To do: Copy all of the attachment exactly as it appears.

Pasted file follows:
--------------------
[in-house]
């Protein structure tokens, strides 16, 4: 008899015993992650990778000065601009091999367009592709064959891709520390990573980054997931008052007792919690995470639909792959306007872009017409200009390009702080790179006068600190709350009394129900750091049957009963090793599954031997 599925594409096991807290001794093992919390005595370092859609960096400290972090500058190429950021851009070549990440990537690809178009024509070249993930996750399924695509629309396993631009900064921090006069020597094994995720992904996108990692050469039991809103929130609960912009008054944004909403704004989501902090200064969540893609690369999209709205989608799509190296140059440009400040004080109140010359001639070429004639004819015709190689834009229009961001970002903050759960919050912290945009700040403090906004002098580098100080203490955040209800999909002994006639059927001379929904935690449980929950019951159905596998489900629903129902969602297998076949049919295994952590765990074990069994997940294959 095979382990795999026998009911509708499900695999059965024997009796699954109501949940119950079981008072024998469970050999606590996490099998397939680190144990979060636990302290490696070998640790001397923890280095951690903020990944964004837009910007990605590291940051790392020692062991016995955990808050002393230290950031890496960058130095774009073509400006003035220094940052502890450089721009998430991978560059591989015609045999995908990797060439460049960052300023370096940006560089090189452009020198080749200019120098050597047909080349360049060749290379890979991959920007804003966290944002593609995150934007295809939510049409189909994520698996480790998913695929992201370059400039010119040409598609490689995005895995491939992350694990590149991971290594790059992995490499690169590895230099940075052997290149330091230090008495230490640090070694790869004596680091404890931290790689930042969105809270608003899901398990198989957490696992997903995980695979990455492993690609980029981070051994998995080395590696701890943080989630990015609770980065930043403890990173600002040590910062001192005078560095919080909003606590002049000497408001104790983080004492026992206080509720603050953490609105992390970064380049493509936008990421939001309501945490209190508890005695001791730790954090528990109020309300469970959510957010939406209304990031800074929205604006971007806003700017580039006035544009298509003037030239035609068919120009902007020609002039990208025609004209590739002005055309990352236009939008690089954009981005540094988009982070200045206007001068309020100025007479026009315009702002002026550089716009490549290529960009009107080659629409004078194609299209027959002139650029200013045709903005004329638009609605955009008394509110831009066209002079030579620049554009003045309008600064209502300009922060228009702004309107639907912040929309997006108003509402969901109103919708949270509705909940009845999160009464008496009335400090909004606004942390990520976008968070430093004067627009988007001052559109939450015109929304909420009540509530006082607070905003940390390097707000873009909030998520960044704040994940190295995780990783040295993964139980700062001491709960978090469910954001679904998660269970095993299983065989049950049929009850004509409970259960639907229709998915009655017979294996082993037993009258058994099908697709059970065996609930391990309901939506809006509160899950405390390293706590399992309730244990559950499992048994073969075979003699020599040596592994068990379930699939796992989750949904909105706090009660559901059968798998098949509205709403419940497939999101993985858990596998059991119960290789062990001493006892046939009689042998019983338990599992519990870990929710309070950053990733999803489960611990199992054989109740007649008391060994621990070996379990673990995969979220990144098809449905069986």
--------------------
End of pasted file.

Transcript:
[in-house]
């Protein structure tokens, strides 16, 4: 008899015993992650990778000065601009091999367009592709064959891709520390990573980054997931008052007792919690995470639909792959306007872009017409200009390009702080790179006068600190709350009394129900750091049957009963090793599954031997 599925594409096991807290001794093992919390005595370092859609960096400290972090500058190429950021851009070549990440990537690809178009024509070249993930996750399924695509629309396993631009900064921090006069020597094994995720992904996108990692050469039991809103929130609960912009008054944004909403704004989501902090200064969540893609690369999209709205989608799509190296140059440009400040004080109140010359001639070429004639004819015709190689834009229009961001970002903050759960919050912290945009700040403090906004002098580098100080203490955040209800999909002994006639059927001379929904935690449980929950019951159905596998489900629903129902969602297998076949049919295994952590765990074990069994997940294959 095979382990795999026998009911509708499900695999059965024997009796699954109501949940119950079981008072024998469970050999606590996490099998397939680190144990979060636990302290490696070998640790001397923890280095951690903020990944964004837009910007990605590291940051790392020692062991016995955990808050002393230290950031890496960058130095774009073509400006003035220094940052502890450089721009998430991978560059591989015609045999995908990797060439460049960052300023370096940006560089090189452009020198080749200019120098050597047909080349360049060749290379890979991959920007804003966290944002593609995150934007295809939510049409189909994520698996480790998913695929992201370059400039010119040409598609490689995005895995491939992350694990590149991971290594790059992995490499690169590895230099940075052997290149330091230090008495230490640090070694790869004596680091404890931290790689930042969105809270608003899901398990198989957490696992997903995980695979990455492993690609980029981070051994998995080395590696701890943080989630990015609770980065930043403890990173600002040590910062001192005078560095919080909003606590002049000497408001104790983080004492026992206080509720603050953490609105992390970064380049493509936008990421939001309501945490209190508890005695001791730790954090528990109020309300469970959510957010939406209304990031800074929205604006971007806003700017580039006035544009298509003037030239035609068919120009902007020609002039990208025609004209590739002005055309990352236009939008690089954009981005540094988009982070200045206007001068309020100025007479026009315009702002002026550089716009490549290529960009009107080659629409004078194609299209027959002139650029200013045709903005004329638009609605955009008394509110831009066209002079030579620049554009003045309008600064209502300009922060228009702004309107639907912040929309997006108003509402969901109103919708949270509705909940009845999160009464008496009335400090909004606004942390990520976008968070430093004067627009988007001052559109939450015109929304909420009540509530006082607070905003940390390097707000873009909030998520960044704040994940190295995780990783040295993964139980700062001491709960978090469910954001679904998660269970095993299983065989049950049929009850004509409970259960639907229709998915009655017979294996082993037993009258058994099908697709059970065996609930391990309901939506809006509160899950405390390293706590399992309730244990559950499992048994073969075979003699020599040596592994068990379930699939796992989750949904909105706090009660559901059968798998098949509205709403419940497939999101993985858990596998059991119960290789062990001493006892046939009689042998019983338990599992519990870990929710309070950053990733999803489960611990199992054989109740007649008391060994621990070996379990673990995969979220990144098809449905069986």